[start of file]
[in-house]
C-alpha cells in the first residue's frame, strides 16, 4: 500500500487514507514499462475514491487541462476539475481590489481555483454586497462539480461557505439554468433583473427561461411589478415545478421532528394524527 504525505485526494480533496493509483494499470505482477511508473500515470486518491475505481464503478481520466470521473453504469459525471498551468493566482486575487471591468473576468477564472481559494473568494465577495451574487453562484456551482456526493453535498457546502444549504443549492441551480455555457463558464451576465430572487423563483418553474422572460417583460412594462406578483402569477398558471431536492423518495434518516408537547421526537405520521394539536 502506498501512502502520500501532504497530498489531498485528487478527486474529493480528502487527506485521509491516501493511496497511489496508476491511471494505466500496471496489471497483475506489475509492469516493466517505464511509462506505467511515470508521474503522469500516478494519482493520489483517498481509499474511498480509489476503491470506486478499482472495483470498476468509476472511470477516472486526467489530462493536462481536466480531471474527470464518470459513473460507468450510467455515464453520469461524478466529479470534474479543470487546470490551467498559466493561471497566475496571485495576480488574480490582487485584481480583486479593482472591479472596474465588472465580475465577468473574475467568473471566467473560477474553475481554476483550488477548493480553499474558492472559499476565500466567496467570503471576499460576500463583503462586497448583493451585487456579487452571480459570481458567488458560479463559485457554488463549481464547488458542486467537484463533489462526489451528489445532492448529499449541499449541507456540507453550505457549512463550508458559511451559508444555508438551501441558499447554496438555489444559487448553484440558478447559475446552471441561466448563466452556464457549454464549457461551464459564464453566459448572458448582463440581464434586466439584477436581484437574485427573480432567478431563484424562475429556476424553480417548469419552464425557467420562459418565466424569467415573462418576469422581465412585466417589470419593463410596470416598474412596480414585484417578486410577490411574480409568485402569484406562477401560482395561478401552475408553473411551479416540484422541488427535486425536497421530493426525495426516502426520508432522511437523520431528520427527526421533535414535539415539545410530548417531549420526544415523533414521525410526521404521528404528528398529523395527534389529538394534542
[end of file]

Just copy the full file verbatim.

[in-house]
C-alpha cells in the first residue's frame, strides 16, 4: 500500500487514507514499462475514491487541462476539475481590489481555483454586497462539480461557505439554468433583473427561461411589478415545478421532528394524527 504525505485526494480533496493509483494499470505482477511508473500515470486518491475505481464503478481520466470521473453504469459525471498551468493566482486575487471591468473576468477564472481559494473568494465577495451574487453562484456551482456526493453535498457546502444549504443549492441551480455555457463558464451576465430572487423563483418553474422572460417583460412594462406578483402569477398558471431536492423518495434518516408537547421526537405520521394539536 502506498501512502502520500501532504497530498489531498485528487478527486474529493480528502487527506485521509491516501493511496497511489496508476491511471494505466500496471496489471497483475506489475509492469516493466517505464511509462506505467511515470508521474503522469500516478494519482493520489483517498481509499474511498480509489476503491470506486478499482472495483470498476468509476472511470477516472486526467489530462493536462481536466480531471474527470464518470459513473460507468450510467455515464453520469461524478466529479470534474479543470487546470490551467498559466493561471497566475496571485495576480488574480490582487485584481480583486479593482472591479472596474465588472465580475465577468473574475467568473471566467473560477474553475481554476483550488477548493480553499474558492472559499476565500466567496467570503471576499460576500463583503462586497448583493451585487456579487452571480459570481458567488458560479463559485457554488463549481464547488458542486467537484463533489462526489451528489445532492448529499449541499449541507456540507453550505457549512463550508458559511451559508444555508438551501441558499447554496438555489444559487448553484440558478447559475446552471441561466448563466452556464457549454464549457461551464459564464453566459448572458448582463440581464434586466439584477436581484437574485427573480432567478431563484424562475429556476424553480417548469419552464425557467420562459418565466424569467415573462418576469422581465412585466417589470419593463410596470416598474412596480414585484417578486410577490411574480409568485402569484406562477401560482395561478401552475408553473411551479416540484422541488427535486425536497421530493426525495426516502426520508432522511437523520431528520427527526421533535414535539415539545410530548417531549420526544415523533414521525410526521404521528404528528398529523395527534389529538394534542